Humanitarian
Saturday, September 24, 2022

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Tapestry The Faces of AIDS

"TAPESTRY: The Faces of AIDS" is an ongoing multimedia project that documents the compelling stories of people who are living and thriving in a new and different era of the AIDS epidemic -- an era that is less about death and more about life.

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Democratic Spirit

The Odesa Fine Arts Museum, a colonnaded early-19th-century palace, stands almost empty. Early in Russia’s war on Ukraine, its staff removed more than 12,000 works for safe keeping. One large portrait remained, depicting Catherine the Great, the Russian empress and founder of Odesa, as a just and victorious goddess. President Vladimir V. Putin knows that Ukraine’s fate, its access to the sea and its grain exports hinge on Odesa. Without it, the country shrivels to a landlocked rump state.Seen from below in Dmitry Levitzky’s painting, the empress is a towering figure in a pale gown with a golden train. The ships behind her symbolize Russia’s victory over the Ottoman Turks in 1792. “She’s textbook Russian imperial propaganda,” said Gera Grudev, a curator. “The painting’s too large to move, and besides, leaving it shows the Russian occupiers we don’t care.”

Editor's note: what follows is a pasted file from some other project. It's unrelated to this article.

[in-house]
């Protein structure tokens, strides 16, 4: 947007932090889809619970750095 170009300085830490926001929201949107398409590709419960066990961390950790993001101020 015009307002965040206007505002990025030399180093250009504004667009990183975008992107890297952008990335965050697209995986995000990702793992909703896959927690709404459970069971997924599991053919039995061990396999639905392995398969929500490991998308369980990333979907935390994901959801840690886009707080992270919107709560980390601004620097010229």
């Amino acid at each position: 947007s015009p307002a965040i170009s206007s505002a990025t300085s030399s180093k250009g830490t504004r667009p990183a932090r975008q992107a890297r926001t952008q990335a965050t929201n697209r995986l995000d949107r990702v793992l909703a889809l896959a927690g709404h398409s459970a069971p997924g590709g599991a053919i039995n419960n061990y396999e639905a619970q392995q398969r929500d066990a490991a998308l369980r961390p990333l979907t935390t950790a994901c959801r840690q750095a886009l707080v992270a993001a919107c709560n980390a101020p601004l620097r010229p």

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 Sarcophagi

Archaeologists uncover trove of ancient Egyptian artifacts they had uncovered a trove of ancient artifacts at the necropolis of Saqqara near Cairo, including mummies and bronze statues dating back 2,500 years. Among the treasures were 250 sarcophagi — or painted coffins — with well-preserved mummies inside, unearthed during recent excavations at a burial ground outside Cairo, said Mostafa Waziri, the secretary general of Egypt’s Supreme Council of Antiquities.

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Ocean Atlas Nassau 

Life-size sculptures submerged underwater—accessible primarily to divers and snorkelers—are part tourist attraction, part ecological experiment in Jason deCaires Taylor's innovative art installations. "Instead of seeing the world as a hidden, endless resource that we can treat how we want, I tried to change our relationship to it and turn it into a more intimate space," says deCaires Taylor, a British environmentalist and sculptor.

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 The Lost Diaries Covers copy

Volunteers are helping forgotten Dutch diarists of WWII to speak at last. Their voices, filled with anxiety, isolation and uncertainty, resonate powerfully today.  Anne Frank listened in an Amsterdam attic on March 28, 1944, as the voice of the Dutch minister of education came crackling over the radio from London. “Preserve your diaries and letters,” he said.  Frank was not the only one listening. Thousands of Dutch people had been recording their experiences under German occupation since the Nazi invasion four years earlier. So the words of the minister, part of a government trying to operate from exile in England, resonated.